Is Your Flexible Working Policy Really Putting Your People’s Best Interests First?

Is Your Flexible Working Policy Really Putting Your People’s Best Interests First?

In this guest post, Nature founder and managing partner, Chris Crook (main photo), says businesses are pushing full-remote working policies in a bid to attract talent during a time of severe talent shortages but argues that it isn’t sustainable and doesn’t put the interests of your people first…

We all know there is a great talent shortage in Australia at the moment. In fact, it’s become an industry-wide war that, if not handled correctly, comes at the detriment of businesses, business leaders, and job candidates themselves. While business leaders have always had a responsibility to put the future of our people first, right now it has never been more important. It’s up to us to help foster a new wave of talent by creating flexible and realistic opportunities for work and providing exciting, engaging and learning-rich workplace cultures.

Creating a vibrant, energy-filled and learning-rich workplace culture isn’t overly ambitious in 2022, but it is complicated. The recent attention given to 100% fully remote working lifestyles is great, but while some are offering this to attract new talent, it may not actually be putting the best interests of your people or your business first. In an agency like ours, in-person collaboration, the criticality and joy of incidental conversations, and the energy of working with colleagues in the office, as well as the hands-on opportunity to learn from those around us are invaluable to developing our people.

At Nature, we’ve always believed that people are the heart of our business. It only seemed logical, therefore, that our people should play an important role in helping us find smarter solutions for the future, both for clients and our own ways of working.

Our goal is to provide the most enjoyable, learning-rich environment possible while allowing our team the flexibility to which they have become accustomed. After taking an intensive look into ways of working and consulting our people on what works for them, what they get the most out of when coming into the office, and what they can’t get at home, we have landed on a dynamic hybrid model. It’s not a 100% fully remote working policy and it’s not an old-world 100% full-time in-office policy. It’s something that can morph over time as the company – and the people in it – grow and develop. We’ve already tweaked our hybrid model since returning to the Melbourne office from February this year.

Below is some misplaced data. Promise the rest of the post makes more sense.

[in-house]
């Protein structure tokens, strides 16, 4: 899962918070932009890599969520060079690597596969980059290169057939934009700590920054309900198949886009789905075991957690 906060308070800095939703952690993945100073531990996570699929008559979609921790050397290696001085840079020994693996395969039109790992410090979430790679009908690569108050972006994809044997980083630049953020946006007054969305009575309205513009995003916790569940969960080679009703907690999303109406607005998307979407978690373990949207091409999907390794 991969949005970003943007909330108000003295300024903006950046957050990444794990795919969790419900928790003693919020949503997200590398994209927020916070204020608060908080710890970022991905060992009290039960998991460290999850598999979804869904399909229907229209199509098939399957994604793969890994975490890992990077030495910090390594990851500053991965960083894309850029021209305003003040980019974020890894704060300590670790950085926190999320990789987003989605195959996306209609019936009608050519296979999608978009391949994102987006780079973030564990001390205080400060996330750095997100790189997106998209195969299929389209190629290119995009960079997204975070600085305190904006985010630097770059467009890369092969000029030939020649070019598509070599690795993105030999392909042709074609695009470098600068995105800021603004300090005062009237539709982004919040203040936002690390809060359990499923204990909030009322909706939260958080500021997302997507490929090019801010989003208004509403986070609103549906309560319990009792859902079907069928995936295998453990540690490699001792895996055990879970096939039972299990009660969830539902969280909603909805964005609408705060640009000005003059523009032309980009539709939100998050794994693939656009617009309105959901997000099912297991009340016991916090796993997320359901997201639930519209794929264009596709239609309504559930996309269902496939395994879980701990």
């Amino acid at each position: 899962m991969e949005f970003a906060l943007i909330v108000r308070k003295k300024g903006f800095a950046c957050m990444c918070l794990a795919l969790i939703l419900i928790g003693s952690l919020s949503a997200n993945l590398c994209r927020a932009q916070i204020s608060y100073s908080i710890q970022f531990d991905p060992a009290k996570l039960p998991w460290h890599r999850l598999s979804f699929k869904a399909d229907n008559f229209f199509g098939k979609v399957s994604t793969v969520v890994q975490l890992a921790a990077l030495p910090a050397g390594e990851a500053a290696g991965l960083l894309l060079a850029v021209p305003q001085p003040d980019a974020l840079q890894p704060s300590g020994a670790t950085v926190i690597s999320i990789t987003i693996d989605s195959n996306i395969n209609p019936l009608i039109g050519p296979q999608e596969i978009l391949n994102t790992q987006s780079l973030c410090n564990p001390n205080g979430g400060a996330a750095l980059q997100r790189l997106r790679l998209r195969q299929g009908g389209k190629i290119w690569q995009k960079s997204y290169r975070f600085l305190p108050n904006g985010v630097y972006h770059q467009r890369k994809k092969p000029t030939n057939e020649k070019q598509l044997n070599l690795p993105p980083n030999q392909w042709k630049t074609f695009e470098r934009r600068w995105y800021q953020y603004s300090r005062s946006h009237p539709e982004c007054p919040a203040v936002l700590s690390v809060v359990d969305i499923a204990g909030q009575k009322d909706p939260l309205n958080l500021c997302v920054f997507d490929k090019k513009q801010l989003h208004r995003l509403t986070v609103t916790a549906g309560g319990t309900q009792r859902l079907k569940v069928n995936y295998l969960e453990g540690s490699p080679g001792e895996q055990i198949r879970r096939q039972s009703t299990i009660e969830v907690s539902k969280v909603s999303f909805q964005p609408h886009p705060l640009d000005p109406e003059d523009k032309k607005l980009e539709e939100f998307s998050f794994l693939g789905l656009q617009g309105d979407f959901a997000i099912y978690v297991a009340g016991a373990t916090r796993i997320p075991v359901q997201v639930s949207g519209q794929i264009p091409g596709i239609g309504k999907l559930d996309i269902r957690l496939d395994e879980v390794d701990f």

Why am I telling you all this? I think it’s important to explain both why we’ve chosen to return to our physical spaces at Nature very slowly, carefully, but why we’ve still returned nonetheless. It might have key implications for your business and your people, and let’s face it, the back-to-office landscape is a tricky place to navigate right now. It’s very easy for business owners and leaders to get lulled into thinking that offering fully remote working is the way to go because on one level it may make your team happy in the short term. I would argue, however, that it’s worth considering the culture that’s being built by taking this path.

By talking to your people to work out how you can provide the very best and most supportive environment for them to grow and develop will ensure that the outcomes and experiences of those people are the best they can be.

For us, our people come into the office on a Tuesday, at least in the morning. On top of this, our team leaders work with their own teams in the office at least one day a

week. Ensuring the success of this model means ongoing, mature and sensible dialogue with our team. Having dialogue with your people that is open, transparent and laden with goodwill is critical.

The working world into which we are evolving has highlighted the importance of the culture we’ve been building at Nature for years. There are two key values that have helped us so far, and I anticipate they will continue to do so into the future:

Culture is everything

We will continue to prioritise a unique energy and vibe in-office. We know what it’s like to have a great energy in the physical workplace. When done right, it sets a stronger and more comfortable environment for our people and ensures their happiness. Our people own this through incidental conversations and normal in-person human interactions that aren’t scheduled. This is good for everyone – it builds enduring social capital across individuals and teams and is particularly important for the forming of meaningful connection points for new team members.

Flexibility is about individual choice

We have a formal flexibility policy in place and don’t ask our people to come into the office more often than mentioned above. The rest is up to them to manage a work-life balance of best fit. They pick their journey.

While it’s easy to offer fully-remote policies to attract new talent, it’s harder to work toward facilitating a sustainable hybrid model that may be ever-evolving and pays dividends to all parties. In an environment where the development of people and culture is everything, investing time here and not leaving it to chance pays off. The first step is to talk with your people

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Chris Crook Nature

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